Myself? Well, keep in mind, I’m not any sort of professional advisor, but my plan is two-fold. There’s investments — stocks, mutual funds, gold, and equity such as comic books and collectibles. The second half of my plan is similar to how we’ve run J.F. Gonzalez’s literary estate — keeping everything in print and recirculating, and farm the I.P. so that it continues to generate income. So, eventually, when I’ve got full blown dementia and spend my days sitting around in my pajamas, petting Dallas and spilling oatmeal all down the front of my shirt, you can read a new Levi Stoltzfus novel written by Wile. E. Young, or Stephen Kozeniewski’s take on THE RISING — much like we’re doing with J. F.’s intellectual properties like CLICKERS, PRIMITIVE, SURVIVOR, and others. That way, they generate some income for me (and also for those writers).
My other bit of advice is that planning a wedding in middle-age is no easier than planning one in your twenties. And that all of the money you were squirreling away for retirement will get eaten up by the wedding day and the honeymoon to follow.
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Speaking of J. F., I have good news!
SHAPESHIFTER, J. F. Gonzalez's classic werewolf novel returns!
Mark Wiseman thought he had his curse under control. He thought he had kept it a secret. He was wrong. Bernard Roberts is a very wealthy and powerful man, and he knows all about the curse that flows through Mark's veins. He also knows how Mark's parents were killed. If Mark wants Bernard to keep his secrets, he'll have to do what Bernard commands. He'll have to use his curse to kill. But if Mark begins to loosen his grip over the wolf within him, will he lose control of it completely?
Midnight Library and Manhattan On Mars Press are proud to present this new edition of a seminal horror classic.
Paperback - Kindle - Nook - Kobo
(Cover art and design by Chris Enterline)
Next up will be SHADOWS IN THE ATTIC — a non-fiction collection, followed by a new edition of SURVIVOR, and then in quick succession MONSTERS AND ANIMALS, HERO and THE KILLINGS (those last three all cowritten with Wrath James White). After that, a new edition of CONVERSION.
This past week I also updated and revamped J. F.’s website. Check it out.
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Episode 9 of BRIAN KEENE LIVE is available for your viewing pleasure. This was an open Q&A. Watch here. My guest next week will be Laurel Hightower.
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Currently Watching: Aqua Teen Forever: Plantasm (HBO), South Park season 26 (HBO), Snowfall season 6 (Hulu), Party Down season 1 and 2 (Hulu), Mayor of Kingstown season 2 (Paramount+), and Survivor season 44 (Paramount+)
Currently Reading: Deadline by John Wayne Comunale and Elric of Melnibone: The Elric Saga Vol. 1 by Michael Moorcock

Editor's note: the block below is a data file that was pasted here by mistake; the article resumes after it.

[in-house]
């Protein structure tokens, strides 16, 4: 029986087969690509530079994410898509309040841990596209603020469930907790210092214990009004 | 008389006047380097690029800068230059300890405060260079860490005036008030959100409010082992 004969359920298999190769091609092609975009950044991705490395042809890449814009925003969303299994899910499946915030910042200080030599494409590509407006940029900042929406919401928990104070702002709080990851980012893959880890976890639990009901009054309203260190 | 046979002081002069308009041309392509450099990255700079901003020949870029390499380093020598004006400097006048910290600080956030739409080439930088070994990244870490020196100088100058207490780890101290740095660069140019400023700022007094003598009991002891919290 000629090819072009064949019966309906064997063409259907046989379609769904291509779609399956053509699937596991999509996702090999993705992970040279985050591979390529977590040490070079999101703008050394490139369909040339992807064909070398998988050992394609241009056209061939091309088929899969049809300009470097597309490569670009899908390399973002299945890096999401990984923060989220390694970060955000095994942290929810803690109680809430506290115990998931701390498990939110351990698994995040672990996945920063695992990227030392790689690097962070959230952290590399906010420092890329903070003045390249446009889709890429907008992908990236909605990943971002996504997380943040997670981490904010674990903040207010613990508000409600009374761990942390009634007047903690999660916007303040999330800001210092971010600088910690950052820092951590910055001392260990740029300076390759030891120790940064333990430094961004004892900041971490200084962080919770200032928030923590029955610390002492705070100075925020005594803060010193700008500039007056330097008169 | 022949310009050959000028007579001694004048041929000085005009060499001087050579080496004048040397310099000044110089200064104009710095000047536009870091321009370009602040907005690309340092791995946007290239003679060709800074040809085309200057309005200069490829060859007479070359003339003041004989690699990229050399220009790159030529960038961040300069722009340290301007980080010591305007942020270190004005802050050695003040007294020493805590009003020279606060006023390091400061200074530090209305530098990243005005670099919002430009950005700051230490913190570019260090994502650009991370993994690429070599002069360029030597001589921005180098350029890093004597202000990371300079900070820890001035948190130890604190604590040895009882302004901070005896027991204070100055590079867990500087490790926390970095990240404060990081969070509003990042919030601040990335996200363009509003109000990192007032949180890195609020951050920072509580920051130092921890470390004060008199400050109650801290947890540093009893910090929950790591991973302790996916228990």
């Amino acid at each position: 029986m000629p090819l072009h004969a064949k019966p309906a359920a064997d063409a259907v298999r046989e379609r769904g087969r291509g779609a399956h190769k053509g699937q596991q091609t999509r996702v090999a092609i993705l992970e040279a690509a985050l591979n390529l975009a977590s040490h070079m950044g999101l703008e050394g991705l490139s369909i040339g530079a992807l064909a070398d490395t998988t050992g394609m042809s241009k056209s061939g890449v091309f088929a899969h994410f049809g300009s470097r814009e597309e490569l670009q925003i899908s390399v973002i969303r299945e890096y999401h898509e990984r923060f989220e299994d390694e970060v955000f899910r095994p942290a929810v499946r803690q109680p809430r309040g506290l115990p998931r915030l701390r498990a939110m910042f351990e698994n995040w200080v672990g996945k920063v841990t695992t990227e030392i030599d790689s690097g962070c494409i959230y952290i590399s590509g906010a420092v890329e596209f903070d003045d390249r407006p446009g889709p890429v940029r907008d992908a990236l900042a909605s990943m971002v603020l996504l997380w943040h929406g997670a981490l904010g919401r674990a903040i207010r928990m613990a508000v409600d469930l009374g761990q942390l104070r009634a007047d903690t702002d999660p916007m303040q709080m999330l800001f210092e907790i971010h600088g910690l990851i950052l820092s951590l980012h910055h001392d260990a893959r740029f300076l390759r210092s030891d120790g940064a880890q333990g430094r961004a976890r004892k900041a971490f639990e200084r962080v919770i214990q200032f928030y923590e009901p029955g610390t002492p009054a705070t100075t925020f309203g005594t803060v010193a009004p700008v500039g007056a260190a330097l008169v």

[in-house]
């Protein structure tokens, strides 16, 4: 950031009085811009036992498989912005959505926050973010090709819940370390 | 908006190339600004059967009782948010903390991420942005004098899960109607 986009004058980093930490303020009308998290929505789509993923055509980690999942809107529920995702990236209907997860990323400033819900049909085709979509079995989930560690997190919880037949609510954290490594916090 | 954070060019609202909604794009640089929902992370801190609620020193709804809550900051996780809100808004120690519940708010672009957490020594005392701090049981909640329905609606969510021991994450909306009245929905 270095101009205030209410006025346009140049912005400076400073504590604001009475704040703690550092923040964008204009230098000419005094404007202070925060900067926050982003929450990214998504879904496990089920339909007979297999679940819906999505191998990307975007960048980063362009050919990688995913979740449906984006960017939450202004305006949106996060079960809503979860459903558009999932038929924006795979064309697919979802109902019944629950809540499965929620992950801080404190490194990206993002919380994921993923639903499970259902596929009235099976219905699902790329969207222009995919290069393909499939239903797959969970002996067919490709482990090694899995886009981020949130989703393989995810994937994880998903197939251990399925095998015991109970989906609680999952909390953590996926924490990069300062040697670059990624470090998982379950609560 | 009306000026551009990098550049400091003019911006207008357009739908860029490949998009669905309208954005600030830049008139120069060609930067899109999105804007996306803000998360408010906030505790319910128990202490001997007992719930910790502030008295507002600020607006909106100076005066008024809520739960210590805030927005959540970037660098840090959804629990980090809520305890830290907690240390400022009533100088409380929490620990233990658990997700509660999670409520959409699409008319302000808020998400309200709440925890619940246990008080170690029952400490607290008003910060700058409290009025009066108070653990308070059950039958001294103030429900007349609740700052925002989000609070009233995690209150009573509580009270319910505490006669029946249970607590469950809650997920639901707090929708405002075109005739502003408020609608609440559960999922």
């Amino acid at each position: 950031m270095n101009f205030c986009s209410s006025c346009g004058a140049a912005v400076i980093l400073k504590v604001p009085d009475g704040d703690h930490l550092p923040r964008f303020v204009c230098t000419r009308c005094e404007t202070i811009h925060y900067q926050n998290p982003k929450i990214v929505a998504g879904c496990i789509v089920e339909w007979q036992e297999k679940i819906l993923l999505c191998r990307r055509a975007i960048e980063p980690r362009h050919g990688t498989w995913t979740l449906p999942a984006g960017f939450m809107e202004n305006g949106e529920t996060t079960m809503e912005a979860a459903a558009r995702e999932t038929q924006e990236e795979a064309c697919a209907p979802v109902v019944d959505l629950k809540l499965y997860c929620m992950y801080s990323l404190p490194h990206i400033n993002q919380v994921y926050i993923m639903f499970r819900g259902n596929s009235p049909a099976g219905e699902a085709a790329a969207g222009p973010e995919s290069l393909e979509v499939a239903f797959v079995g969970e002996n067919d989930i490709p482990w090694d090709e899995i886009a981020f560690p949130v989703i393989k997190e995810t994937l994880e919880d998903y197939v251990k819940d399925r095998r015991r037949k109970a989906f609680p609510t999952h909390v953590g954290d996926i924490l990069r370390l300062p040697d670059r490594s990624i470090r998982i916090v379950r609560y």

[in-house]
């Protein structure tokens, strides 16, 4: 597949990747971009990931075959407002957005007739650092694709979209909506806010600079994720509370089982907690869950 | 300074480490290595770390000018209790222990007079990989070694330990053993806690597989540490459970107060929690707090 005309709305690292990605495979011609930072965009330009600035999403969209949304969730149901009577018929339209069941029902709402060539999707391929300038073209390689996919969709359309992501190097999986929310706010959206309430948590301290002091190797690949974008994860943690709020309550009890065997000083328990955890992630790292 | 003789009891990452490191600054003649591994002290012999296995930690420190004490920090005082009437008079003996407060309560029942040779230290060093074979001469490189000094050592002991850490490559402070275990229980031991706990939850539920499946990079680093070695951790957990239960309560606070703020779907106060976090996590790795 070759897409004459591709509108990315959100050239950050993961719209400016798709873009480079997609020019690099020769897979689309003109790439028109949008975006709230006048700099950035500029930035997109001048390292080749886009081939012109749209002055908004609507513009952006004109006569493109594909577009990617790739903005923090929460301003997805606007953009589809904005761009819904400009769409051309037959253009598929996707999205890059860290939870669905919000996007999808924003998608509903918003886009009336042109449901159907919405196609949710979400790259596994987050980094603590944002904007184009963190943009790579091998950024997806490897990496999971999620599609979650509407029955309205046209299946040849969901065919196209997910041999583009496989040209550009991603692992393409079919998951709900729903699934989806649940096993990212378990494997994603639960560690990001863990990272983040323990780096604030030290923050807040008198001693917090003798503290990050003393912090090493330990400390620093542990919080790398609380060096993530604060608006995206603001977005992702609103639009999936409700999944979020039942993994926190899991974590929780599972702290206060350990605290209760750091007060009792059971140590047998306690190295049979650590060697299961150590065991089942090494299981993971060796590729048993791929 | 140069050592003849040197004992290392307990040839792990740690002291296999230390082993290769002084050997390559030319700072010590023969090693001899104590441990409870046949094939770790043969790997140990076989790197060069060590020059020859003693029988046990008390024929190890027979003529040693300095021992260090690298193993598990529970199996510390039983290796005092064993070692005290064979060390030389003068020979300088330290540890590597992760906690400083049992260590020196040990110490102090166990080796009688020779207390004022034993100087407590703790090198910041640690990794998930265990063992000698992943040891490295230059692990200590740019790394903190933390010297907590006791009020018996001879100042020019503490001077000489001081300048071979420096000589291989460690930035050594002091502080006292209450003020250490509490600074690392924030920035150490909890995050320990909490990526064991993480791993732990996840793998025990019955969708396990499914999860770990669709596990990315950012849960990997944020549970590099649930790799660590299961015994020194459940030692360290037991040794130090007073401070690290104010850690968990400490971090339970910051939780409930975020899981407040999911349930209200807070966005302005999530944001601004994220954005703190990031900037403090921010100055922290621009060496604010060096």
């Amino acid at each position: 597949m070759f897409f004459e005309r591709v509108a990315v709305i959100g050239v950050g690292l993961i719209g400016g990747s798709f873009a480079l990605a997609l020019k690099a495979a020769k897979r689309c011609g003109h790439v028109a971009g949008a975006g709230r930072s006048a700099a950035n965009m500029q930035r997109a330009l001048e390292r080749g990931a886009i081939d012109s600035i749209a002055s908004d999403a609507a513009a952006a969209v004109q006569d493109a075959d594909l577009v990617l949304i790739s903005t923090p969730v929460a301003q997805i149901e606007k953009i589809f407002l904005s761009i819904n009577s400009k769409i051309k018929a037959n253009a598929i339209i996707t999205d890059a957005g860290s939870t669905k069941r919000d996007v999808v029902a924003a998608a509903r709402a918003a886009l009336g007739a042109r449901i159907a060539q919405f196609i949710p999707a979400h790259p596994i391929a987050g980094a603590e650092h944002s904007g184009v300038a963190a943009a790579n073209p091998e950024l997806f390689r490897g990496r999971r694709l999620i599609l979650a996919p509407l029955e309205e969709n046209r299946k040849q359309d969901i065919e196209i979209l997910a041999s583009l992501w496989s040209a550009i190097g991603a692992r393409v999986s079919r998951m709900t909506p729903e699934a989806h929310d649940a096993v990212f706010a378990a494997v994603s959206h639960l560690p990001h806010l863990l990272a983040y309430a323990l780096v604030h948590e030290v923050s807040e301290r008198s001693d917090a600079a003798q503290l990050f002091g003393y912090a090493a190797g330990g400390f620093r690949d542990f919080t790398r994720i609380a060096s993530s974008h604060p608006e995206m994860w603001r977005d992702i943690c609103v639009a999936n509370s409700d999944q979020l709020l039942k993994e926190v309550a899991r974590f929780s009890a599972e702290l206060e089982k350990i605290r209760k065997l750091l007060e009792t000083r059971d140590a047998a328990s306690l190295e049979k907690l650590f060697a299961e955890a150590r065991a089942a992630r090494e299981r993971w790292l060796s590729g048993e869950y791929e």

Currently Listening: Brian Keene Radio
(A listener messaged me this week and said, “I think your radio station is broken. It just played the same Sammy Hagar song three times in a row.” No, that was just me. I was in the mood for that song. Sometimes I forget that other people are listening).
Deadline by John Wayne Comunale is his best book yet. A marked shift toward mainstream horror but still firmly keeping his punk aesthetic. Highly recommended! Available in paperback, audiobook, and for Kindle here.
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AuthorCon II (a Scares That Care charity event) happens the end of this month! Meet literally hundreds of your favorite authors and artists, get your books signed, and socialize with fellow fans and readers. Or, if you’re a writer or artist, meet hundreds of fans and readers, and take some workshops on the craft and the business. Full details, including guests of honor, programming, special events and more can be found here.
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Last week was a good week, writing-wise. Took the day off yesterday, and myself, Mary, author John Urbancik, and my 14-year old went to the flea market. I bought comic books. Mary bought a pony. John bought a knife. And my son bought a throw pillow with a marijuana leaf on it. (I did something similar at his age, except it was a Cheech and Chong poster).
Chris Golden and I got some great news this past week, concerning something we pitched, and fully expected to hear “No” rather than “Yes”, so we’re both pretty happy right now. He’s celebrating by going to Ireland for a week. I’m celebrating by sitting here with Mary and planning how the hell to pay for the wedding.
I hope that you had a great week. If not, then I hope this coming week is better. I appreciate you reading, and I hope to see you all back here again next Sunday!
— Brian Keene
You are just a youngster Brian, after going through the school of hard knocks you’ve been through more in your lifetime than three regular joes so it might not feel that way. Remember legends like Stephen King and Dean Koontz are still writing away like total machines, it’ll be a strange day indeed when there’s no King or Koontz novel on the way.
Congratulations on you and Mary's upcoming nuptials. May Nodens bless this unholy union. All kidding aside I am stoked that 2 of my favorite authors are getting hitched. Though I am just a random fan please know that on the day of yall's wedding I will Crack open bottle of Kentucky's finest. I will then have a drink in yall's honor and will be wishing you and Mary many more years of happiness and joy.